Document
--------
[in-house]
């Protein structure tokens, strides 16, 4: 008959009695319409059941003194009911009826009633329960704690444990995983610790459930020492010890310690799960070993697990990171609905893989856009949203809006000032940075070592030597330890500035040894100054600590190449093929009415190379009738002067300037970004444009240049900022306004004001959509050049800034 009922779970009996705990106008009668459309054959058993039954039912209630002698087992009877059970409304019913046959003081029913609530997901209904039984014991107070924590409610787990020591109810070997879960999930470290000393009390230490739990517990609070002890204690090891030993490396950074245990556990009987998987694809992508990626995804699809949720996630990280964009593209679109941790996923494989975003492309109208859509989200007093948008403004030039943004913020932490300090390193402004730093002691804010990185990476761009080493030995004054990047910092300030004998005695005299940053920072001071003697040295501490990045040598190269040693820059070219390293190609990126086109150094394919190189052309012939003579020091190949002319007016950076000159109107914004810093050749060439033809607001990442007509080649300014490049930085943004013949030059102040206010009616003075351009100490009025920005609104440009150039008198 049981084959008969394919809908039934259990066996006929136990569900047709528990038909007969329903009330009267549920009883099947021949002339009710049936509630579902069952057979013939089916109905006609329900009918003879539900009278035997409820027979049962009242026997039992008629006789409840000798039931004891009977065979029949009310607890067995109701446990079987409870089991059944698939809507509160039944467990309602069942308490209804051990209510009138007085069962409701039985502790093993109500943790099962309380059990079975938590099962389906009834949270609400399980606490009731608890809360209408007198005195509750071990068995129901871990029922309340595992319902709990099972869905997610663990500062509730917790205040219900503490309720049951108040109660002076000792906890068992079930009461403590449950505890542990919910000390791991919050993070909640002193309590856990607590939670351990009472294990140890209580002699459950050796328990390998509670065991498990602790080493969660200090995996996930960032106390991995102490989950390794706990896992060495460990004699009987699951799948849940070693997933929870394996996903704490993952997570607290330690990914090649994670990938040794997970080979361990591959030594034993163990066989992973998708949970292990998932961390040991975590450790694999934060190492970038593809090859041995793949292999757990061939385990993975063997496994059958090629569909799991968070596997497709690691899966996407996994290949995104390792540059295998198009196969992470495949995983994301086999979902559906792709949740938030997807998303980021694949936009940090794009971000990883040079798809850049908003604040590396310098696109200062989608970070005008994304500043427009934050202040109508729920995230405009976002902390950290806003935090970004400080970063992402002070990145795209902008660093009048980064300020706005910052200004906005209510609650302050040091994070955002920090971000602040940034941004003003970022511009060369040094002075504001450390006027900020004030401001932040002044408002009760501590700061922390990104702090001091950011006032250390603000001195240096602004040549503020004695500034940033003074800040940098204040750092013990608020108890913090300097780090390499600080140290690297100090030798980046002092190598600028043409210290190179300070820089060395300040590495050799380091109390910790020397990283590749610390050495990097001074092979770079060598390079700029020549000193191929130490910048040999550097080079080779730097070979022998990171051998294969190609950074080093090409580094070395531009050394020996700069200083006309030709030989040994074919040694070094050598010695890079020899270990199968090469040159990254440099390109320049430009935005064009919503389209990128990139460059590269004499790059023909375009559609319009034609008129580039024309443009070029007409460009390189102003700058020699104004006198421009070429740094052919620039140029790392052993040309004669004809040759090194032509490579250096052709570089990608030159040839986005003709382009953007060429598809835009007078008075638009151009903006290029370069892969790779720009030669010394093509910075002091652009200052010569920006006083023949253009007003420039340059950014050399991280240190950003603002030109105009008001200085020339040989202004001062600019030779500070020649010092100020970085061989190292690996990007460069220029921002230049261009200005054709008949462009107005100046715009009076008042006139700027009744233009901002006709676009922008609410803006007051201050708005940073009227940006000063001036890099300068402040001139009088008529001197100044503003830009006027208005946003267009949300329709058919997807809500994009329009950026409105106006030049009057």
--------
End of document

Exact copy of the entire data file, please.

[in-house]
């Protein structure tokens, strides 16, 4: 008959009695319409059941003194009911009826009633329960704690444990995983610790459930020492010890310690799960070993697990990171609905893989856009949203809006000032940075070592030597330890500035040894100054600590190449093929009415190379009738002067300037970004444009240049900022306004004001959509050049800034 009922779970009996705990106008009668459309054959058993039954039912209630002698087992009877059970409304019913046959003081029913609530997901209904039984014991107070924590409610787990020591109810070997879960999930470290000393009390230490739990517990609070002890204690090891030993490396950074245990556990009987998987694809992508990626995804699809949720996630990280964009593209679109941790996923494989975003492309109208859509989200007093948008403004030039943004913020932490300090390193402004730093002691804010990185990476761009080493030995004054990047910092300030004998005695005299940053920072001071003697040295501490990045040598190269040693820059070219390293190609990126086109150094394919190189052309012939003579020091190949002319007016950076000159109107914004810093050749060439033809607001990442007509080649300014490049930085943004013949030059102040206010009616003075351009100490009025920005609104440009150039008198 049981084959008969394919809908039934259990066996006929136990569900047709528990038909007969329903009330009267549920009883099947021949002339009710049936509630579902069952057979013939089916109905006609329900009918003879539900009278035997409820027979049962009242026997039992008629006789409840000798039931004891009977065979029949009310607890067995109701446990079987409870089991059944698939809507509160039944467990309602069942308490209804051990209510009138007085069962409701039985502790093993109500943790099962309380059990079975938590099962389906009834949270609400399980606490009731608890809360209408007198005195509750071990068995129901871990029922309340595992319902709990099972869905997610663990500062509730917790205040219900503490309720049951108040109660002076000792906890068992079930009461403590449950505890542990919910000390791991919050993070909640002193309590856990607590939670351990009472294990140890209580002699459950050796328990390998509670065991498990602790080493969660200090995996996930960032106390991995102490989950390794706990896992060495460990004699009987699951799948849940070693997933929870394996996903704490993952997570607290330690990914090649994670990938040794997970080979361990591959030594034993163990066989992973998708949970292990998932961390040991975590450790694999934060190492970038593809090859041995793949292999757990061939385990993975063997496994059958090629569909799991968070596997497709690691899966996407996994290949995104390792540059295998198009196969992470495949995983994301086999979902559906792709949740938030997807998303980021694949936009940090794009971000990883040079798809850049908003604040590396310098696109200062989608970070005008994304500043427009934050202040109508729920995230405009976002902390950290806003935090970004400080970063992402002070990145795209902008660093009048980064300020706005910052200004906005209510609650302050040091994070955002920090971000602040940034941004003003970022511009060369040094002075504001450390006027900020004030401001932040002044408002009760501590700061922390990104702090001091950011006032250390603000001195240096602004040549503020004695500034940033003074800040940098204040750092013990608020108890913090300097780090390499600080140290690297100090030798980046002092190598600028043409210290190179300070820089060395300040590495050799380091109390910790020397990283590749610390050495990097001074092979770079060598390079700029020549000193191929130490910048040999550097080079080779730097070979022998990171051998294969190609950074080093090409580094070395531009050394020996700069200083006309030709030989040994074919040694070094050598010695890079020899270990199968090469040159990254440099390109320049430009935005064009919503389209990128990139460059590269004499790059023909375009559609319009034609008129580039024309443009070029007409460009390189102003700058020699104004006198421009070429740094052919620039140029790392052993040309004669004809040759090194032509490579250096052709570089990608030159040839986005003709382009953007060429598809835009007078008075638009151009903006290029370069892969790779720009030669010394093509910075002091652009200052010569920006006083023949253009007003420039340059950014050399991280240190950003603002030109105009008001200085020339040989202004001062600019030779500070020649010092100020970085061989190292690996990007460069220029921002230049261009200005054709008949462009107005100046715009009076008042006139700027009744233009901002006709676009922008609410803006007051201050708005940073009227940006000063001036890099300068402040001139009088008529001197100044503003830009006027208005946003267009949300329709058919997807809500994009329009950026409105106006030049009057």